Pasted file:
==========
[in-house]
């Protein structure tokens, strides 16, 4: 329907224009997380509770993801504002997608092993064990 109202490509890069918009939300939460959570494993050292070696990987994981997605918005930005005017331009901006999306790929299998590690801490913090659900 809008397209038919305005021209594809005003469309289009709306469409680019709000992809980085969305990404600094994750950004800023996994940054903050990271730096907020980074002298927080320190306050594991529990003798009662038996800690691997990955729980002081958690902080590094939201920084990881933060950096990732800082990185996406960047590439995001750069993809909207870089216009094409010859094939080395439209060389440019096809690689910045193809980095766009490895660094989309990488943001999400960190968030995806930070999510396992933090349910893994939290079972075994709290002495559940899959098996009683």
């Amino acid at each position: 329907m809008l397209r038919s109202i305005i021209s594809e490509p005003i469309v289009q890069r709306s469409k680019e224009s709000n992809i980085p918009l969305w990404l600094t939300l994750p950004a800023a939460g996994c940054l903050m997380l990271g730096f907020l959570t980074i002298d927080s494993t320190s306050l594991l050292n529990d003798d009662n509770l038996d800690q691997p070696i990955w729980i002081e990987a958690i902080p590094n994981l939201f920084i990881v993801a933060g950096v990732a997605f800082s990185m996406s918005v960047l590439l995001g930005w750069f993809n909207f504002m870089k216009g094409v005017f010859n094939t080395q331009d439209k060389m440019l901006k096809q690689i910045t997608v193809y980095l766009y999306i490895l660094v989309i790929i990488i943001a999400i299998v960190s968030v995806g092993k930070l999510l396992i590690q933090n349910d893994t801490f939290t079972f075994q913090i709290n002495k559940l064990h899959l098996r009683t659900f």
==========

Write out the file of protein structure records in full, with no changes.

[in-house]
């Protein structure tokens, strides 16, 4: 329907224009997380509770993801504002997608092993064990 109202490509890069918009939300939460959570494993050292070696990987994981997605918005930005005017331009901006999306790929299998590690801490913090659900 809008397209038919305005021209594809005003469309289009709306469409680019709000992809980085969305990404600094994750950004800023996994940054903050990271730096907020980074002298927080320190306050594991529990003798009662038996800690691997990955729980002081958690902080590094939201920084990881933060950096990732800082990185996406960047590439995001750069993809909207870089216009094409010859094939080395439209060389440019096809690689910045193809980095766009490895660094989309990488943001999400960190968030995806930070999510396992933090349910893994939290079972075994709290002495559940899959098996009683």
């Amino acid at each position: 329907m809008l397209r038919s109202i305005i021209s594809e490509p005003i469309v289009q890069r709306s469409k680019e224009s709000n992809i980085p918009l969305w990404l600094t939300l994750p950004a800023a939460g996994c940054l903050m997380l990271g730096f907020l959570t980074i002298d927080s494993t320190s306050l594991l050292n529990d003798d009662n509770l038996d800690q691997p070696i990955w729980i002081e990987a958690i902080p590094n994981l939201f920084i990881v993801a933060g950096v990732a997605f800082s990185m996406s918005v960047l590439l995001g930005w750069f993809n909207f504002m870089k216009g094409v005017f010859n094939t080395q331009d439209k060389m440019l901006k096809q690689i910045t997608v193809y980095l766009y999306i490895l660094v989309i790929i990488i943001a999400i299998v960190s968030v995806g092993k930070l999510l396992i590690q933090n349910d893994t801490f939290t079972f075994q913090i709290n002495k559940l064990h899959l098996r009683t659900f």